There are a lot of theories as to why. Some put it down to their shared border with the United States; if you have a heavily armed, somewhat paranoid military super-power just south of you, you probably want to be on your best behaviour. You don’t want to give them any reason to start looking at satellite footage and wondering “what’s in that building? Lets find out. With tanks.”

Others think it’s due to their English heritage; after all the English are known for their polite and reserved manners. If you annoy someone in England, they don’t get mad at you. That wouldn’t be polite. Instead they just quietly spend the rest of their days treating you as though you have a horrible contagious disease, and hoping you go away.

Me? I put it down to umbrellas.

It rains here. A lot. I’m told this miserable, drizzly weather starts in October, and continues unabated until April**. Adding to this, it gets dark in winter by about 1pm (after getting light at about 12.30pm), and even when the sun is up, most days are grey and overcast.

But unlike Wellington, where, thanks to our winds, most umbrellas have a life expectancy of about three seconds before they either turn inside out, or lift you, Mary Poppins style, into oncoming traffic, here the rain is vertical, and so umbrellas are a Vancouver staple.

This means that the average Vancouverite spends about half their life walking down cold, dark, miserable wet streets, where everyone around them is carrying a radial of spikes pointing directly at eye level.

It’s probably not a good time to be pushy or inconsiderate. Not if you like the little things in life, like vision.

I’m guessing that people here learn to be polite, to give way, and to be thoughtful and considerate of those around them simply because, if they don’t, they end up with an umbrella sticking out of their eyeball.

It’s a pretty good incentive to learn manners.

Or the politeness could be due to the legalised medical marijuana. I guess that’s another possibility.

But I’m sticking with umbrellas.

*Admittedly, I’ve only been here for two weeks, and only in Vancouver, but I’m not about to let a silly little thing like lack of facts get in the way of making sweeping generalisations about an entire nation.

**Anyone want to guess my contract duration? I’ll give you a hint: It’s October to April.

Canadian ghosts

This is the first time I’ve experienced Fall.

I don’t mean it’s the first time I’ve ever been somewhere when it’s autumn; no, we have those in Wellington.

Unfortunately however, even summertime there comes with horizontal rain and freezing temperatures, so autumn doesn’t really mark the changing of the seasons, as much as it… Hmm. Actually I don’t know autumn is for in Wellington. The trees do lose their leaves, but we have 100kph winds, so I think the leaves mostly end up in Auckland.

There’s also autumn in Australia, where I’ve lived off and on for the past few years. But there, summers are hot and parched, while wintertime is cool, and brings drought-breaking rain. This means that the foliage – in typical Australian fashion – does everything backwards; there the trees are lush and green in winter, while in summer everything dries up, and the trees shed not only their leaves, but also their bark. And occasionally even their branches.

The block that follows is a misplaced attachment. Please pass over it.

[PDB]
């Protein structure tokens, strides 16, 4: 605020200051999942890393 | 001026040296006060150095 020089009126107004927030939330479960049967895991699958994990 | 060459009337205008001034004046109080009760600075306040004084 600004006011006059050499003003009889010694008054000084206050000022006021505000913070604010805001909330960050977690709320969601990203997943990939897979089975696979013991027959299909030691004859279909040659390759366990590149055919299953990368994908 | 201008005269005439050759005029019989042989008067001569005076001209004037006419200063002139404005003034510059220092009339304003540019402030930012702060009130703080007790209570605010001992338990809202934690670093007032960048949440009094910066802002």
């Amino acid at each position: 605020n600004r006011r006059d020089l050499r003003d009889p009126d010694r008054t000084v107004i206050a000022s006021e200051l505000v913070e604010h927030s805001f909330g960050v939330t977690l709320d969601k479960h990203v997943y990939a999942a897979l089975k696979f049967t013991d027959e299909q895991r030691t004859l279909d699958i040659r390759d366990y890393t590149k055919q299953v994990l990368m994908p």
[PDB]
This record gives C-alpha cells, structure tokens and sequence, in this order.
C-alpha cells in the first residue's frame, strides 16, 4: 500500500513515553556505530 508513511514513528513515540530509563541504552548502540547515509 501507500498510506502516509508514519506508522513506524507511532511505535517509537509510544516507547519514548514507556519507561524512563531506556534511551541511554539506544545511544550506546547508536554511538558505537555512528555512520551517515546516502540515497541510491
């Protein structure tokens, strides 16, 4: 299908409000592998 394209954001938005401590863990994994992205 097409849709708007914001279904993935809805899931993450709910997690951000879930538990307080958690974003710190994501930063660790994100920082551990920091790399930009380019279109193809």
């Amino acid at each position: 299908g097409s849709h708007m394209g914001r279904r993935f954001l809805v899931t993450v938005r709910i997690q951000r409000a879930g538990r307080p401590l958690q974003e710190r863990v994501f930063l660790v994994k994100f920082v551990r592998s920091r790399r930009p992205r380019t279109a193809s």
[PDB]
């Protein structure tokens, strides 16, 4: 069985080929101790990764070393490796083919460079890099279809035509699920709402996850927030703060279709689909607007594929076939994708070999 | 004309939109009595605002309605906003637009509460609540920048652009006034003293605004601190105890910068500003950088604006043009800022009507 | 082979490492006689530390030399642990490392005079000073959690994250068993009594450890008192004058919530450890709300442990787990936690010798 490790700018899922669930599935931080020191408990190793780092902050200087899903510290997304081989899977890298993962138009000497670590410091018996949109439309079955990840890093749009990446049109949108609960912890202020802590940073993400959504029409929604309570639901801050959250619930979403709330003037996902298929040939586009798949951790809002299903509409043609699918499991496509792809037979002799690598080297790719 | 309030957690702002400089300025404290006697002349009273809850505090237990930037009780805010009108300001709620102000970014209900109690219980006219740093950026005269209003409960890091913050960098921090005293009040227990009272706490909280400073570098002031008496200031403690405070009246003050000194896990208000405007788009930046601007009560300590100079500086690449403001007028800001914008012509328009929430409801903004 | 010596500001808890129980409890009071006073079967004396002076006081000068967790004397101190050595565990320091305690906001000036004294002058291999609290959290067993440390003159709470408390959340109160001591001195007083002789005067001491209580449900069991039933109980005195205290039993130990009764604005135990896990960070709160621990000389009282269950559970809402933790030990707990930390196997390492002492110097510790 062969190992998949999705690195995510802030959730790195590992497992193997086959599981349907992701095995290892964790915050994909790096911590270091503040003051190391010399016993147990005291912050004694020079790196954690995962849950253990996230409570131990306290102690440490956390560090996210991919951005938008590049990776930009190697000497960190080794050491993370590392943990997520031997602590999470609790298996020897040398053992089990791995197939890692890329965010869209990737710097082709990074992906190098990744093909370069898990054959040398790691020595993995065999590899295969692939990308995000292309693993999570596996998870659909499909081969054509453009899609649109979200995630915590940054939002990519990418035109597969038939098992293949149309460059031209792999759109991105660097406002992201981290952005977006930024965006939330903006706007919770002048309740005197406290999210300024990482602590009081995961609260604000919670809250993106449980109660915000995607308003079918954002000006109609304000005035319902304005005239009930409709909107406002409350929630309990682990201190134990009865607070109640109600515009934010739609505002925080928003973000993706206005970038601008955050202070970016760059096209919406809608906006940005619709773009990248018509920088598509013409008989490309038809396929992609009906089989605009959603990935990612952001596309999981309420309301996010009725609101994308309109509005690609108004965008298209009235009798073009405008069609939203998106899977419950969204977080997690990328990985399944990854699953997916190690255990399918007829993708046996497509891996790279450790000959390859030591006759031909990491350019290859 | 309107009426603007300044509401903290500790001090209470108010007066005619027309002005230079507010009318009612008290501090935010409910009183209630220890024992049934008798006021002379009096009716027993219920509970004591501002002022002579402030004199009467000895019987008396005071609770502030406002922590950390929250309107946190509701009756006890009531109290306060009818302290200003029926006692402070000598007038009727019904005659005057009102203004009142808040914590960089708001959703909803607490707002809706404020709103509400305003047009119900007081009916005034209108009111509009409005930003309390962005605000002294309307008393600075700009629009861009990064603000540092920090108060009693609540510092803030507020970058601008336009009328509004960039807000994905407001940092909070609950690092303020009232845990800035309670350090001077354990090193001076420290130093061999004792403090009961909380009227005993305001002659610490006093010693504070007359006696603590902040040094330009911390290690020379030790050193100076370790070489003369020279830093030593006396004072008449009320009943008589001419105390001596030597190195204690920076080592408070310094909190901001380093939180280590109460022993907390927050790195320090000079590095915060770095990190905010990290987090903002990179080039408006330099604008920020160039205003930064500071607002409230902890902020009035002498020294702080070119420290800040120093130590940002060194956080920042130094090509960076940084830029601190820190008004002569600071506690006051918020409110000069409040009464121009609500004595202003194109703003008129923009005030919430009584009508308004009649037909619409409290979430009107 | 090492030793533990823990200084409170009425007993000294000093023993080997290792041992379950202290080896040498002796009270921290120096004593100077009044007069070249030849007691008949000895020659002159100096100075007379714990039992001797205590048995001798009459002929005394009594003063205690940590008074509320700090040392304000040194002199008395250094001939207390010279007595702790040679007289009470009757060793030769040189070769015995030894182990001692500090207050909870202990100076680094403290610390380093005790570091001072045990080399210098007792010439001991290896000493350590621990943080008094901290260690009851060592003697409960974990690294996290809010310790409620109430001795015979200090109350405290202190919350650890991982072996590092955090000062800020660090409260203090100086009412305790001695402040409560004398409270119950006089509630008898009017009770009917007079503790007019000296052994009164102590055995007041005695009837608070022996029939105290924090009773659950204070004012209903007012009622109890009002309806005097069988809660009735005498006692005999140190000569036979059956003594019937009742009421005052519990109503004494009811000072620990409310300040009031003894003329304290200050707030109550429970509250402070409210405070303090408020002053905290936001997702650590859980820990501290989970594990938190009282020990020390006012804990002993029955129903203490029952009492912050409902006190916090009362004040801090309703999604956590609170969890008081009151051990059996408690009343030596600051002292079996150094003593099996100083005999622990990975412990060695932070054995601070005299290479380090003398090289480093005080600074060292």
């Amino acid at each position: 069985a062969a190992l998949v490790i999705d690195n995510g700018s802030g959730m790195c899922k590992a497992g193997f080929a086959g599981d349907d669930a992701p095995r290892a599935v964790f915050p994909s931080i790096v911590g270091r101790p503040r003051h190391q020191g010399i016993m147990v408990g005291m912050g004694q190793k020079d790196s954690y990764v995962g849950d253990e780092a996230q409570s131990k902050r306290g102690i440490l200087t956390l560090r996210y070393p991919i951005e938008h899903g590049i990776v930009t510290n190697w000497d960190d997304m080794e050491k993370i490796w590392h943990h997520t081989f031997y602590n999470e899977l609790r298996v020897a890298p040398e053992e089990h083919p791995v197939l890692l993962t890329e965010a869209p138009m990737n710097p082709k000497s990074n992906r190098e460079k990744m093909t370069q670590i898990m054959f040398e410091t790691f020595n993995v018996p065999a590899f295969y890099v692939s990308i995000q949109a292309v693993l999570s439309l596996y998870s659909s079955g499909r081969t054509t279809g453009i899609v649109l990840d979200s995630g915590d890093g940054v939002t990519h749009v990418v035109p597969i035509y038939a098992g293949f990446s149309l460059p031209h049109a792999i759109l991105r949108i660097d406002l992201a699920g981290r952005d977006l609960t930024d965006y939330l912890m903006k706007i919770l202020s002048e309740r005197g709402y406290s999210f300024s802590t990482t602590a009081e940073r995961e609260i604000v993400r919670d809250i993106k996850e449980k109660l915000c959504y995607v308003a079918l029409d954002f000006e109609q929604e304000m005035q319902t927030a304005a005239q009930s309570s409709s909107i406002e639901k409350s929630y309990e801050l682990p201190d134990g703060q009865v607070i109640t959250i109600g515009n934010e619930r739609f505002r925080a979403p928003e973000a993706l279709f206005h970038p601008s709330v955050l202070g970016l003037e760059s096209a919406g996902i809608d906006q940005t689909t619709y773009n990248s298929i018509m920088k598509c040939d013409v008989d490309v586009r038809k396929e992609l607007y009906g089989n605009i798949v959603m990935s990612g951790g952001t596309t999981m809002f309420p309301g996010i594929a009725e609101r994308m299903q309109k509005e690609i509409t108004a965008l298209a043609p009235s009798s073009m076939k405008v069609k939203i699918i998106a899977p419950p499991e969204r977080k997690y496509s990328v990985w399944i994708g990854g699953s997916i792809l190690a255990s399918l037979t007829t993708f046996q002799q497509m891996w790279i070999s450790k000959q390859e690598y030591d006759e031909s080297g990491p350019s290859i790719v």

This doesn’t exactly make for a very attractive picture – especially if you happen to be standing under the tree at the time.

So this was my first time experiencing a true North American Fall. I’d seen it on TV and read about it in books, but I’d never really understood it, not until now.

Now, so many things make sense.

I understand why people would go on holiday to Vermont just to watch some leaves change colour and fall off a tree.

I understand why raking the yard is a big deal.

I even understand why it’s called “Fall”. I’d always thought that was just the American habit of changing the spelling of words; “colour” becoming “color”, “customise” becoming “customize”, “pants” becoming “trousers” and “autumn” becoming “fall”.

Now, I get it.

And it is astonishingly beautiful.

The leaves turn delicate yellows, violent fiery reds, and every clichéd colour you can imagine in between. Cars and streets are buried under piles of leaves, leaves catch the breeze and float down in a gentle rain of red and gold, and everywhere there are mounds of leaves for me to kick about, to jump in, and to enjoy crunching under my shoes.

I feel like a kid again, lost in wonderment at the world around me.

And I have loved every breathtaking second of it.

However, there is one aspect to Fall here that I’ve never come across before; not in TV shows, not in books, not even on the internet. Maybe it’s something unique to Canada, maybe even just to Vancouver. Maybe it’s that wonderful confluence of several factors all coming together in the same time and space, to create something haunting and magical.

Here, for several days after the leaves have fallen from the trees, as they lie on the footpaths gradually disappearing, something from the leaf gently seeps into the concrete.

It stains the pavement with the outline of the leaf, creating an afterimage that lingers on, long after the trees are bare and all the leaves are gone.

It remains, the slowly fading dream of autumn.

I think of them as the ghosts of leaves.